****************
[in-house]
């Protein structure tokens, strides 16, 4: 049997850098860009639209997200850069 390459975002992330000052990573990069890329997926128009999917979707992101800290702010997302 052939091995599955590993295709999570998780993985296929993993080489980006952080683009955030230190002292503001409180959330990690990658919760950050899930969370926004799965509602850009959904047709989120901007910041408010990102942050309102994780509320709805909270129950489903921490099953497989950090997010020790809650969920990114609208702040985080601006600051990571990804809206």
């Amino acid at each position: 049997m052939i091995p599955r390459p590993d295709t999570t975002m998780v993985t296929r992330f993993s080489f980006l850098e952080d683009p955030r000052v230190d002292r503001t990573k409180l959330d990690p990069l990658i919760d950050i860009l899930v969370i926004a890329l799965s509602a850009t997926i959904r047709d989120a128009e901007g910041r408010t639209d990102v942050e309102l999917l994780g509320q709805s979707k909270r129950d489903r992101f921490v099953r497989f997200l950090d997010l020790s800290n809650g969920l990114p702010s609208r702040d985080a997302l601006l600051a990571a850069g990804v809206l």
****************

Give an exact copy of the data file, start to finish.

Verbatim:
[in-house]
């Protein structure tokens, strides 16, 4: 049997850098860009639209997200850069 390459975002992330000052990573990069890329997926128009999917979707992101800290702010997302 052939091995599955590993295709999570998780993985296929993993080489980006952080683009955030230190002292503001409180959330990690990658919760950050899930969370926004799965509602850009959904047709989120901007910041408010990102942050309102994780509320709805909270129950489903921490099953497989950090997010020790809650969920990114609208702040985080601006600051990571990804809206």
């Amino acid at each position: 049997m052939i091995p599955r390459p590993d295709t999570t975002m998780v993985t296929r992330f993993s080489f980006l850098e952080d683009p955030r000052v230190d002292r503001t990573k409180l959330d990690p990069l990658i919760d950050i860009l899930v969370i926004a890329l799965s509602a850009t997926i959904r047709d989120a128009e901007g910041r408010t639209d990102v942050e309102l999917l994780g509320q709805s979707k909270r129950d489903r992101f921490v099953r497989f997200l950090d997010l020790s800290n809650g969920l990114p702010s609208r702040d985080a997302l601006l600051a990571a850069g990804v809206l």